After returning 340% in 2020 and another 48.5% in 2021, the price of Bitcoin (BTC)is down 60% so far in 2022 (and 70% off all-time highs). Most active market participants are calling for a “crypto winter,” which begs the question of what to expect from cryptocurrency investing for the remainder of the year.
At the risk of oversimplifying crypto trading conditions, the answer to that question likely boils down to one word: correlation.
More specifically, the correlation between the returns on Bitcoin and other top cryptocurrencies, such as Ethereum (ETH) or Solana (SOL), and the returns of the U.S. equity markets.
As you can see from the following chart, courtesy of Bitcoinist, the price of Bitcoin specifically (and other cryptocurrencies in general) has become increasingly correlated with equities, especially technology and growth stocks.
Just a few months ago we witnessed the highest correlation in years as both stocks and cryptocurrency were in the midst of a challenging selloff that saw both asset classes move in near lockstep (a correlation above 0.7). That’s dipped lately as crypto prices have failed to rebound during the most recent market rally, but some level of “decoupling” has not been unexpected.
Decoupling, in the parlance of the crypto trading market, simply translates to cryptocurrencies becoming uncorrelated (or inversely correlated) to other “risk-on” assets like speculative, high-growth stocks. An oft-cited vision of the cryptocurrency investing community is that cryptocurrencies will become an independent and self-sufficient economic system.
Realization of that vision would allow cryptocurrencies to serve as a true portfolio hedge against inflation and currency risk, but it’s not here yet, nor will it likely be for years. The regulatory environment remains too unclear, and the number of market participants is still too low to support a meaningful independent system.
Cryptocurrency Investing in 2022
For cryptocurrency investors, that means that price performance for the remainder of the year will likely remain tied to the performance of the equity markets and big investors’ appetites for risk. Meaningful price movement in crypto, then, would require enough of a bull market in stocks to prompt investors to scale up their risk tolerance and again increase their exposure to this highly speculative asset class.
There are, however, ongoing developments that could bring the vision of decoupling to fruition.
First up is the much-anticipated “merge” that will see Ethereum move from Proof of Work (miners solve complex cryptographic problems to create new ETH) to Proof of Stake (network validators stake (risk) their ETH to validate network transactions in exchange for transaction fees). The merge will significantly reduce the energy demands of the network (the Ethereum Foundation expects a reduction in energy use by 99.95%) while also reducing ETH emissions (the rate of production of ETH) substantially.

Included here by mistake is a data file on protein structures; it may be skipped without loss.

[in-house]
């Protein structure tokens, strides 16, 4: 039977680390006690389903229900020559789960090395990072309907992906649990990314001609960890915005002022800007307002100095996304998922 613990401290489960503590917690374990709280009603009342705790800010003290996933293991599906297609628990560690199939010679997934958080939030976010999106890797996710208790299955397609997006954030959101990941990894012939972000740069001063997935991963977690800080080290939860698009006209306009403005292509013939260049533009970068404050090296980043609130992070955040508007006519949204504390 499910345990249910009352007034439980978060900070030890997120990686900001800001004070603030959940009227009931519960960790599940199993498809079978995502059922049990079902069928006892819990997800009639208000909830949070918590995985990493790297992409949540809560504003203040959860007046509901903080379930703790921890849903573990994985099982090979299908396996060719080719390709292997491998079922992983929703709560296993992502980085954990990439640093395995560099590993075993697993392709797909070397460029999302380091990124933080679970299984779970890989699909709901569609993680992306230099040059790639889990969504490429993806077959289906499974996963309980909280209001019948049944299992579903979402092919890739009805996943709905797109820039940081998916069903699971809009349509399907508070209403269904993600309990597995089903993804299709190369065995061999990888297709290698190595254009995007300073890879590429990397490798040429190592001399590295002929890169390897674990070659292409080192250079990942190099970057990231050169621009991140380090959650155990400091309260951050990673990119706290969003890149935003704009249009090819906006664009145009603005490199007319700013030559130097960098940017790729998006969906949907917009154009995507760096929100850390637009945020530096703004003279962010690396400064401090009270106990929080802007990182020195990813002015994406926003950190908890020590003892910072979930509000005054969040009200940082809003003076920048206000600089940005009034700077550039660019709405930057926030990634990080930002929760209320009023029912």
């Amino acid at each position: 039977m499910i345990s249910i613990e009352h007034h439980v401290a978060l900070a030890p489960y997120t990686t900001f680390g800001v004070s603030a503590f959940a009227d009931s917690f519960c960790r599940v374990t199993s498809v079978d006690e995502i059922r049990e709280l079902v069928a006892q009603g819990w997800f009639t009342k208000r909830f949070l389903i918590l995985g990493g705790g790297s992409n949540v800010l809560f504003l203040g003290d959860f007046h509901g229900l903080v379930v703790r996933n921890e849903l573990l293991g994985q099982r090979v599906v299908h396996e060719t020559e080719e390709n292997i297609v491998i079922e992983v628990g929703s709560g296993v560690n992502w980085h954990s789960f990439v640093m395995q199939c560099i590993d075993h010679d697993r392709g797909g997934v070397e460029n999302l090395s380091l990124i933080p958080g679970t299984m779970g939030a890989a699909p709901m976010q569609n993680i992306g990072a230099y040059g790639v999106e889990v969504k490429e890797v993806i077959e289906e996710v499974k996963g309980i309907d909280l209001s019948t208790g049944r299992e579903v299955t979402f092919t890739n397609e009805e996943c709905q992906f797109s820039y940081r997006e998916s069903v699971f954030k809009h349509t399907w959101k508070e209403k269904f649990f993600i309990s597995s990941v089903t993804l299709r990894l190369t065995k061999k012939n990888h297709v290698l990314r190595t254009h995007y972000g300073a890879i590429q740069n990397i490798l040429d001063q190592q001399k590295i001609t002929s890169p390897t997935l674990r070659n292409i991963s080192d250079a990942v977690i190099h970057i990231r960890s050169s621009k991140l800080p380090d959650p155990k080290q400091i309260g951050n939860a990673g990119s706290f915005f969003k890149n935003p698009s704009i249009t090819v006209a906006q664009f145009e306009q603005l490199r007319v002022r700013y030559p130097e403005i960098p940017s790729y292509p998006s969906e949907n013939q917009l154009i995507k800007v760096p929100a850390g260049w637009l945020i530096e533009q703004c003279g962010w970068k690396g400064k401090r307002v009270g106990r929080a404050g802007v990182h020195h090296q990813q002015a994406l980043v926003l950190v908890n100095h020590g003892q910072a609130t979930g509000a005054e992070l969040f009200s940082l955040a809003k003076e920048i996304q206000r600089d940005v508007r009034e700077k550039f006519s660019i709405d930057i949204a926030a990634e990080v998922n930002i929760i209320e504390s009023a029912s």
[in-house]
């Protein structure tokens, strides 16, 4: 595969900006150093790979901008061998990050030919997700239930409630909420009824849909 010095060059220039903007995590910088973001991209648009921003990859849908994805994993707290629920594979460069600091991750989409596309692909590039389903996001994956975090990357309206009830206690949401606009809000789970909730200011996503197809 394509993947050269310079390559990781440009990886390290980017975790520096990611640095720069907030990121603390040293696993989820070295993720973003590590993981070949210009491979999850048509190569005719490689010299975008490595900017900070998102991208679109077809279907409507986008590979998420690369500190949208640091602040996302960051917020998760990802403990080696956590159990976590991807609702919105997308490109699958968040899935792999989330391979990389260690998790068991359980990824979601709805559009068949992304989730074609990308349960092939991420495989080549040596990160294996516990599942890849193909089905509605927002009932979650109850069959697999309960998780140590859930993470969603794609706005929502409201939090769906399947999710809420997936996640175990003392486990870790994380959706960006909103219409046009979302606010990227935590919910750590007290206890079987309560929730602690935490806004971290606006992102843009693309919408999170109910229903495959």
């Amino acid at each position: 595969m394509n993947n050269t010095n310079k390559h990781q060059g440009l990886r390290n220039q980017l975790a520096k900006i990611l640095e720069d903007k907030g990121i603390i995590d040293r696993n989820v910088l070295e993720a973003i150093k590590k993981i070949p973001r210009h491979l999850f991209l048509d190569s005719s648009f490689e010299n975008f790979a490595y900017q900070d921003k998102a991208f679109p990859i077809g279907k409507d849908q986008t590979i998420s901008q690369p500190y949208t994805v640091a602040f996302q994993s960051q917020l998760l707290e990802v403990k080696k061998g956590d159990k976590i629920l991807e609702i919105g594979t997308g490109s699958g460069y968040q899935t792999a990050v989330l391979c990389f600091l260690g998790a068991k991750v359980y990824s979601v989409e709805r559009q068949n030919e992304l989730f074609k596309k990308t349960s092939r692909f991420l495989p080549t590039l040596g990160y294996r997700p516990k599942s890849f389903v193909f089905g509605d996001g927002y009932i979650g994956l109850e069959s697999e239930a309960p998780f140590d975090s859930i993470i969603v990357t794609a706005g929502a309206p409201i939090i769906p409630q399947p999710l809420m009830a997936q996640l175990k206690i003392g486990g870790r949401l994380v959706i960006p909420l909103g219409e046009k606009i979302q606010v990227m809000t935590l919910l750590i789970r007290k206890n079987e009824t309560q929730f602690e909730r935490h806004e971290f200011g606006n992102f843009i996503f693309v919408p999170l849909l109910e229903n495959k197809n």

Those factors serve to increase the economic independence of Ethereum as they reduce costs associated with network participation (GPU (graphics processing unit) chips for mining, energy consumption) and increase ETH scarcity.
The second is increasing global participation. Continued worldwide adoption of cryptocurrency will subject it to fewer whims of localized markets (currently, 45% of Ethereum nodes are located in the U.S.).
But the most important development is the growth of dApps (decentralized applications). Most dApps in the current ecosystem are either DeFi (decentralized finance) or are trying to financialize otherwise mundane activities.
This is a logical extension of crypto as it digitizes money but is not yet an adequately attractive use case to prompt universal adoption, especially given the technical barriers to entry.
In essence, cryptocurrency projects need to produce applications that attract users or virtual/augmented spaces (metaverse, or metaverse adjacent) where people actually want to spend time.
A growing number of corporations have adopted Polygon (MATIC) to help fuel their forays into the metaverse, which makes it one of the more promising cryptocurrency investments for the remainder of the year. But success there becomes more company-dependent (MATIC would likely benefit from the successful launch of a Meta Platforms (META) metaverse, but META shares would benefit more).
The conservative cryptocurrency investing stance for the remainder of the year is to bet on platforms more than players (ETH, BTC, SOL). BTC has both the first-mover advantage and some intriguing applications as a “blockchain reserve” for market participants but lacks the features of ETH that make it an excellent platform to build on. SOL, on the other hand, boasts a higher transactions-per-second rate than ETH (pending the merge) but suffers from lower adoption rates and criticisms that it is too venture capital-dependent.
This leaves ETH as the most attractive option for those interested in cryptocurrency investing. There are, undoubtedly, other cryptocurrencies or Layer Two tokens that will outperform ETH on all timeframes, and ETH remains highly correlated to U.S. equities, but it remains the most promising Layer One token for sustained growth.
To learn more about ongoing developments in the cryptocurrency space and opportunities for more aggressive investors or those looking to expand their portfolios beyond just blue chips, consider subscribing to Cabot SX Crypto Advisor today.